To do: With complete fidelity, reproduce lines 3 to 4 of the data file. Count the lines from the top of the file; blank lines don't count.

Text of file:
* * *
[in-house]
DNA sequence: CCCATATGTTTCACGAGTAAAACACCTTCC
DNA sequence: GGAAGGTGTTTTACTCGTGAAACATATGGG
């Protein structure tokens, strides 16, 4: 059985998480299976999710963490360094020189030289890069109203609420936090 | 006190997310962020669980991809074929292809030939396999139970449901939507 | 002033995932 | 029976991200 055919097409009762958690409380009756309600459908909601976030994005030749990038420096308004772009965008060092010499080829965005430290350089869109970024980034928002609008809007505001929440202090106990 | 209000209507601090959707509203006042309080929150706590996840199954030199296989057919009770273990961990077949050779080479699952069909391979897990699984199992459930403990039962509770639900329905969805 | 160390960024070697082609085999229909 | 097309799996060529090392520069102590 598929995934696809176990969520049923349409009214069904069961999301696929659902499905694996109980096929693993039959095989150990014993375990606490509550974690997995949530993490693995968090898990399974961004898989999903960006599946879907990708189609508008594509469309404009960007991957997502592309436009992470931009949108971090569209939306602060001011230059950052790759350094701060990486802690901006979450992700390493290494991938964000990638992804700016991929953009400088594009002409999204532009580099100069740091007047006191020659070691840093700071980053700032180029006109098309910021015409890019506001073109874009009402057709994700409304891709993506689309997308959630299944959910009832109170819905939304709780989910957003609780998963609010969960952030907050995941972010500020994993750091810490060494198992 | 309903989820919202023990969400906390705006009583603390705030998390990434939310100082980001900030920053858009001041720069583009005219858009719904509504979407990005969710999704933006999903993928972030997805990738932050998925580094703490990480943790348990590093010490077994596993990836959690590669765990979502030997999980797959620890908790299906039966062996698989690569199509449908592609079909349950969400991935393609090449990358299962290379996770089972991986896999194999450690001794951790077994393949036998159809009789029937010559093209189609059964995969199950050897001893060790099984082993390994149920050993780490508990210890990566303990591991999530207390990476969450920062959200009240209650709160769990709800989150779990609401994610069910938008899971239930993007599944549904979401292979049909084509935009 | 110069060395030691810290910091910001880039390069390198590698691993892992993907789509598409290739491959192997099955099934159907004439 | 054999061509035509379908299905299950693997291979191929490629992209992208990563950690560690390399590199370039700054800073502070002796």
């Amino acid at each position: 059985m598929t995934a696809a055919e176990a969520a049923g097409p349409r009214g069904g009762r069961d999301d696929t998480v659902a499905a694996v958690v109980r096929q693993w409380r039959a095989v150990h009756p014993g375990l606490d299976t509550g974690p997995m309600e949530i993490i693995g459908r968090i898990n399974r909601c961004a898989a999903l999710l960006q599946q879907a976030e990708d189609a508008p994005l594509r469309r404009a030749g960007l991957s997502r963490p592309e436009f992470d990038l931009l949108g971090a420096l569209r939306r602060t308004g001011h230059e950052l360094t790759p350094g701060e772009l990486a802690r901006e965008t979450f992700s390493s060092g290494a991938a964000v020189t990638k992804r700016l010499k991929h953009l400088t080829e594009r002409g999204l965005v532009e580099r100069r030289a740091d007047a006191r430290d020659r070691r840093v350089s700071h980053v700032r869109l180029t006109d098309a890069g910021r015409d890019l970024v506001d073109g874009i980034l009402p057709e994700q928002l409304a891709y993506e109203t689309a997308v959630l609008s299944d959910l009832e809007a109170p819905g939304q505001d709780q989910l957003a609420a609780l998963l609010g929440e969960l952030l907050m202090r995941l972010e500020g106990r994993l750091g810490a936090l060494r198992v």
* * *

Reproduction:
DNA sequence: GGAAGGTGTTTTACTCGTGAAACATATGGG
């Protein structure tokens, strides 16, 4: 059985998480299976999710963490360094020189030289890069109203609420936090 | 006190997310962020669980991809074929292809030939396999139970449901939507 | 002033995932 | 029976991200 055919097409009762958690409380009756309600459908909601976030994005030749990038420096308004772009965008060092010499080829965005430290350089869109970024980034928002609008809007505001929440202090106990 | 209000209507601090959707509203006042309080929150706590996840199954030199296989057919009770273990961990077949050779080479699952069909391979897990699984199992459930403990039962509770639900329905969805 | 160390960024070697082609085999229909 | 097309799996060529090392520069102590 598929995934696809176990969520049923349409009214069904069961999301696929659902499905694996109980096929693993039959095989150990014993375990606490509550974690997995949530993490693995968090898990399974961004898989999903960006599946879907990708189609508008594509469309404009960007991957997502592309436009992470931009949108971090569209939306602060001011230059950052790759350094701060990486802690901006979450992700390493290494991938964000990638992804700016991929953009400088594009002409999204532009580099100069740091007047006191020659070691840093700071980053700032180029006109098309910021015409890019506001073109874009009402057709994700409304891709993506689309997308959630299944959910009832109170819905939304709780989910957003609780998963609010969960952030907050995941972010500020994993750091810490060494198992 | 309903989820919202023990969400906390705006009583603390705030998390990434939310100082980001900030920053858009001041720069583009005219858009719904509504979407990005969710999704933006999903993928972030997805990738932050998925580094703490990480943790348990590093010490077994596993990836959690590669765990979502030997999980797959620890908790299906039966062996698989690569199509449908592609079909349950969400991935393609090449990358299962290379996770089972991986896999194999450690001794951790077994393949036998159809009789029937010559093209189609059964995969199950050897001893060790099984082993390994149920050993780490508990210890990566303990591991999530207390990476969450920062959200009240209650709160769990709800989150779990609401994610069910938008899971239930993007599944549904979401292979049909084509935009 | 110069060395030691810290910091910001880039390069390198590698691993892992993907789509598409290739491959192997099955099934159907004439 | 054999061509035509379908299905299950693997291979191929490629992209992208990563950690560690390399590199370039700054800073502070002796």